KEEP THE CHANGE by Jenny Wales Steele

keep the change

KEEP THE CHANGE
by Jenny Wales Steele

Pizza boy.  Howdy.  Smug leer, velvet bathrobe.  Wobble of warped vinyl, glint of mellow light on it, a diva panting towards a climax.

Twelve fifty, sir.  Thank you.

Grazie.  Keep the change, beautiful pizza boy.  Ciao.

The vinyl hiccoughs, the woeful aria snags in a groove.  The door shuts, the locks lock.  This ostracized soul.  This man’s furious paterfamilias gesturing across the ocean.  Go, I damn you.  After that incident with that cherubic urchin.  Palazzo, baroque moon.  This scenario, this flash fiction, in Nathan’s stewpot brain.  Cheap amusement, house to house.

One final delivery tonight, thin crust deluxe to yet another beigestucco house.  Parked on the concrete apron in front of the garage, a customized Mustang, black, sleekaberc.  Doorbell.  A teengirl.  Nice wheels.  The teengirl sneers, Now they think I’ll behave.  The house all metallic throb, the parents obviously absent.  The teengirl in camouflage pants, combat boots, a t-shirt with a bomb shelter symbol on it.  Eyes of ganja and the coy despair of the spoiled.  Obedience in her veins, ultimately.  Wiping daddydrool on the daddychin in the nursing home, 2040.  She slaps a daddytwenty into Nathan’s palm and takes the pizza.  Peace.

Not a bad night, not unprofitable, pockets packed with tips, tipwarmed groin.  Nathan vowing (again) not to spend it all on Sheila, that trinketkook, that sad nonfriend.  Subtract rent, food, gas, put any extra money in a dull account, trytrytry not to buy baubles and bangles, though he loves the tinny jingle as Sheila shifts and sways around him.  Maybe Sheila’s asleep now on their thriftshop futon, in their roachratty duplex, a book about butterflies spread across her breasts.  How badly she needs sleep, how she is so often insomniac.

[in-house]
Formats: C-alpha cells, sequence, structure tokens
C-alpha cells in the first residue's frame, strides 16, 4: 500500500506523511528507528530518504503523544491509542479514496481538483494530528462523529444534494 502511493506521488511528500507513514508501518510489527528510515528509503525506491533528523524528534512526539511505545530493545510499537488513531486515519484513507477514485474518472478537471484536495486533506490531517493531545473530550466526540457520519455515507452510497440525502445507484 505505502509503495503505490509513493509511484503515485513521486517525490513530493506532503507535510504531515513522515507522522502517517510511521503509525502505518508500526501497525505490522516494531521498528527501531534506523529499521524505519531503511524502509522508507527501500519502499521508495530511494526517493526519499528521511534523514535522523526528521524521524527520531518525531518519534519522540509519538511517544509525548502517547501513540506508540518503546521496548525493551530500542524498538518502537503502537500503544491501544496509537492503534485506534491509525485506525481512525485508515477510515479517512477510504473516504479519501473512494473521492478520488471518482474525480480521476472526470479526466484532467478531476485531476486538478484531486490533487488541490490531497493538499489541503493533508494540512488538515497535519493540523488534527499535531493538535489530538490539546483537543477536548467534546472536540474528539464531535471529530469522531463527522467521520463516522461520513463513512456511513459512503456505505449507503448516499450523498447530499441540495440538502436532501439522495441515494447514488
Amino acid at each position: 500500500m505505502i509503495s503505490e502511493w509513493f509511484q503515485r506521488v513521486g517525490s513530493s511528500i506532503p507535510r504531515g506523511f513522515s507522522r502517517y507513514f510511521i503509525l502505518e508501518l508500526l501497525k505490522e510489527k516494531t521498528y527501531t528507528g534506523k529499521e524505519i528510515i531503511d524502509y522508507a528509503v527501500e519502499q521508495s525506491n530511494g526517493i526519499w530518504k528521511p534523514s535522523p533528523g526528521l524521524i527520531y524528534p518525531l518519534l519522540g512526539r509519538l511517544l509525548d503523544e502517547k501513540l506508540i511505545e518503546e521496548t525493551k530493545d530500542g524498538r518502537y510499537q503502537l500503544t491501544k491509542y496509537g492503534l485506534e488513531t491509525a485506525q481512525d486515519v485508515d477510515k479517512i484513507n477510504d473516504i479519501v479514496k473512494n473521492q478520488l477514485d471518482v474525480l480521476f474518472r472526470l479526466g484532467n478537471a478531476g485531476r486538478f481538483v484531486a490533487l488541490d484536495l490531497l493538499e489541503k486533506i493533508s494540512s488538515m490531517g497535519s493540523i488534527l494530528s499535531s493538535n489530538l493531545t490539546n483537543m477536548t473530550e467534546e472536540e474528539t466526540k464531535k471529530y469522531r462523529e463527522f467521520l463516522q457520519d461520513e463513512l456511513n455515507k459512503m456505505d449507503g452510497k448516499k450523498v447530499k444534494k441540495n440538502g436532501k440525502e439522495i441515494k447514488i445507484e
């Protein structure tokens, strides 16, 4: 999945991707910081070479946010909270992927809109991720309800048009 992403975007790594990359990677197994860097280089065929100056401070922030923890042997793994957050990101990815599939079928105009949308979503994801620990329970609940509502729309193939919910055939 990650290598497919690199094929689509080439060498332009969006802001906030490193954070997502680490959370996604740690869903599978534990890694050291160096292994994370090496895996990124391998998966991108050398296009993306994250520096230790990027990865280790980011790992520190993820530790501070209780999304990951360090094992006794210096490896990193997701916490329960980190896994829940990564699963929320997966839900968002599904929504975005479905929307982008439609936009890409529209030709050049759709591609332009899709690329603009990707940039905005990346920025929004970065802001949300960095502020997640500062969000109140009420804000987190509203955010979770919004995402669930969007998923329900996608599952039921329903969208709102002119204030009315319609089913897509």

I slept so easily as a child.  Sheila pacing one night, smashing her knuckles against her eyelids.  I was sleepy-la-la all the time.  And I dreamed in pastel.  Now this agony.

Drink warm milk.  Count sheep.

That won’t help.  She lay alongside him and sobbed against his collarbone, murmured, My sweet boy.  Boy.  Yes, he seems a boy when he’s with her, though he’s only twelve days younger.  Nathan hushed her that night, other nights, until her body was suddenly slack against his.